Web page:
french2In a sequel that fans dismissed and written off by critics, ‘The French Connection II’ is in some ways a better film than the original. The sequel is much better because the character of Popeye Doyle gets more depth as it allowed Gene Hackman to do more with his persona. This time John Frankenheimer steps in the seat of the director chair. Frankenheimer give the sequel a much more stylized look and feel retaining the grittiness approach by William Friedkin from the original. I will say that I enjoyed the sequel much more than the original.

In the sequel, Popeye Doyle (Gene Hackman) continues to go after his returning arch nemesis Fernando Rey. This film sets for a darker tone overall as the film progresses due to Doyle being forced into a heroin habit. It becomes a tad bit disturbing for my liking, but things do take a different direction with the finale. This film is so different from the first one is the amounts of various challenges that Doyle encounters along the way. It helps setup a sense of excitement for the viewer with each one of the challenges making you wonder what will Popeye due to overcome this issue.

The one area that I found the film lacking in has to be that there are no good supporting characters. Roy Scheider’s character was great and is missed here which causes this to be the Hackman or Popeye Doyle show. In some ways this is not bad as mentioned above since it allows for Hackman to build his character even further. In other ways it is rather difficult for one actor to hold the weight on their shoulders. Hackman pulls it off due to his excellent acting abilities.

Fans of both films will really be happy with the ending as it is lead up to by another excellent chase scene. This is one area that I miss in many of today’s action packed film’s where their chase scenes are completely lacking intensity and pursuit that has the viewer on the edge of their seat.
Movie Content: 4/5

Print/Audio Quality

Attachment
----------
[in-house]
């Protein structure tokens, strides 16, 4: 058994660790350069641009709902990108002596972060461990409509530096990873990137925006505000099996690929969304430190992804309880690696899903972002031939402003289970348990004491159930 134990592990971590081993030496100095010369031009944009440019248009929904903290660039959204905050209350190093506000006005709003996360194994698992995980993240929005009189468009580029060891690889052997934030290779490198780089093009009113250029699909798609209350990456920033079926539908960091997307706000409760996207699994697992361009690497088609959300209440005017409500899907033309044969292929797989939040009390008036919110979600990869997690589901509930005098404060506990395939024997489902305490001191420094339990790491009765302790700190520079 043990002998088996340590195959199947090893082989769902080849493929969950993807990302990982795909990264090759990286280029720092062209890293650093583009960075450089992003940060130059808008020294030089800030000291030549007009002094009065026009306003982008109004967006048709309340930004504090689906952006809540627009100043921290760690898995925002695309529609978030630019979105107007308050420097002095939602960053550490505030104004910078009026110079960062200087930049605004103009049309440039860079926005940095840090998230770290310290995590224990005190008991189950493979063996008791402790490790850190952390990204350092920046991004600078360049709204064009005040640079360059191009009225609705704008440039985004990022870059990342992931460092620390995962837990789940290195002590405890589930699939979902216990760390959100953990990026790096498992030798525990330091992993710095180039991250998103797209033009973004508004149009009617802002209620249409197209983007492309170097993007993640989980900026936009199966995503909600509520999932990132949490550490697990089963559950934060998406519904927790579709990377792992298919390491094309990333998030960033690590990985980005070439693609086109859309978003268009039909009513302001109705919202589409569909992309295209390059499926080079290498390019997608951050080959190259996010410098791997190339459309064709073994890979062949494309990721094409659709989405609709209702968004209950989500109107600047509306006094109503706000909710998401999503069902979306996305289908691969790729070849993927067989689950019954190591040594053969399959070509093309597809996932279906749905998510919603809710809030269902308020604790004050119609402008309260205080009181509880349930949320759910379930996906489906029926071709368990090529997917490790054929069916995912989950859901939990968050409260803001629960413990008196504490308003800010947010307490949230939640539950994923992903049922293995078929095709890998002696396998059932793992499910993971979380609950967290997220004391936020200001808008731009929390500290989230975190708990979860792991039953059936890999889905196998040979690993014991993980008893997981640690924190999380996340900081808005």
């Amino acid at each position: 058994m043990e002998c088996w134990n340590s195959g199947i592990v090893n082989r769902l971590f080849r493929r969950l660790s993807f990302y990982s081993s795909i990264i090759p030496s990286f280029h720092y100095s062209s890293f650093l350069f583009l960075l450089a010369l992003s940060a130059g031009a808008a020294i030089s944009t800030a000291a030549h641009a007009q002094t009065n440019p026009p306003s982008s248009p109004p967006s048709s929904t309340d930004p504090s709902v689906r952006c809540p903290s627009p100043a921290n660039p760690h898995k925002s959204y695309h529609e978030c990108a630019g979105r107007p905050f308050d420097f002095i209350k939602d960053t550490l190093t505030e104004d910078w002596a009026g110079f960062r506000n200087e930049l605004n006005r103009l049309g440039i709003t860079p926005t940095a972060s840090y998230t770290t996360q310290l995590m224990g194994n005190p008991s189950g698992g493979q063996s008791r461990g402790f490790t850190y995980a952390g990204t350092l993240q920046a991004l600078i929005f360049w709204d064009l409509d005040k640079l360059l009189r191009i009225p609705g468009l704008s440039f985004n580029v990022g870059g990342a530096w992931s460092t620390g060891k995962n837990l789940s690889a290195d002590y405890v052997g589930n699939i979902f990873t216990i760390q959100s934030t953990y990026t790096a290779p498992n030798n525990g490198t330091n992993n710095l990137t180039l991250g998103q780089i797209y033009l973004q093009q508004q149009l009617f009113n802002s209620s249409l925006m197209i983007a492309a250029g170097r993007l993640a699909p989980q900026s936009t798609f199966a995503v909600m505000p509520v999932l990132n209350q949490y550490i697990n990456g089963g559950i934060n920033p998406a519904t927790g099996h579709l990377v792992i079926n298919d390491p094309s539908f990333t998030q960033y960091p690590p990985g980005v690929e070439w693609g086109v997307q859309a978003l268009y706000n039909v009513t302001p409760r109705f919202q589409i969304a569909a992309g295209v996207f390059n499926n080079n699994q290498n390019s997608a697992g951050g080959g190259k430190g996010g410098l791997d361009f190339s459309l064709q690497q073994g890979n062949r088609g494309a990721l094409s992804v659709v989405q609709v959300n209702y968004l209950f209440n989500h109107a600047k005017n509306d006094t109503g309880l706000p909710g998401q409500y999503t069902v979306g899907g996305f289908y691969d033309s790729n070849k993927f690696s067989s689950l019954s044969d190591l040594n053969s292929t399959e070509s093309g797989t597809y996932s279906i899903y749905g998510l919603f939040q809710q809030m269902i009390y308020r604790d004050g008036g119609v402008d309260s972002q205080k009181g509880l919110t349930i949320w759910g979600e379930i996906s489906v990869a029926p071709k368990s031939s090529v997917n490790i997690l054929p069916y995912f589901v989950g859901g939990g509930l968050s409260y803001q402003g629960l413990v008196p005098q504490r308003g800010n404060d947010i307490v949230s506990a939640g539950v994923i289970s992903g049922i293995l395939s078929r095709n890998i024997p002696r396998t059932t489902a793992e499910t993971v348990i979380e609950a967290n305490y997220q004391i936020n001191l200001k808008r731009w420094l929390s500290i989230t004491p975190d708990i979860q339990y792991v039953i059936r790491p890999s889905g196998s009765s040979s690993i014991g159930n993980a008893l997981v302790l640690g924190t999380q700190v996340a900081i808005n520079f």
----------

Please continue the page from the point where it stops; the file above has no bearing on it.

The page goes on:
The print is presented in 1080p/AVC MPEG-4 with a 1.85:1 aspect ratio. Frankenheimer has retained some of Friedkin’s visual style, except the image is consistent throughout the film unlike the original. The image is very colorful helping out the image tremendously as the original film colors were muted. Black levels are deep. Grain is present, except it is very subtle and could go unnoticeable to some. The print has been cleaned up for the most part, with only a few scenes carrying a few specs of dirt. Details are also very well apparent.
Print Quality: 4/5

The audio is presented in DTS-HD MA lossless 5.1 mix. While the image looks much better with the sequel, the audio still has some of the same issues such as the problem with gunshots; certain sound effects are way to powerful. I found depth to be lacking overall in the soundfield. There are no sound effects from the rears at all. I would have preferred that they would have just gone with a lossless mono track as it would have fit perfectly. Don Ellis returns providing the score for the film which in some ways is different from the score he composed in the first film.
Audio Quality: 3.5/5


Special Features

  • Audio Commentary with Director John Frankenheimer
  • Audio Commentary with Actor Gene Hackman and Producer Robert Rosen
  • Frankenheimer: In Focus [HD]
  • A Conversation with Gene Hackman [HD]
  • Isolated Score by Don Ellis [HD] – DTS HD-MA lossless 5.1
  • Still Galleries
  • Theatrical Trailers
  • D-Box Enhanced

Special Features: 4/5

The Final Word

In some ways I found ‘The French Connection II’ to be a better film than the original due to opportunity for Gene Hackman to shine. It hurt the film a little bit without having a strong supporting cast. On Blu-ray the film looks great visually, but lacks in the audio department. For fans this is a definite upgrade for the image quality and special features in high definition.
Overall Rating: 4/5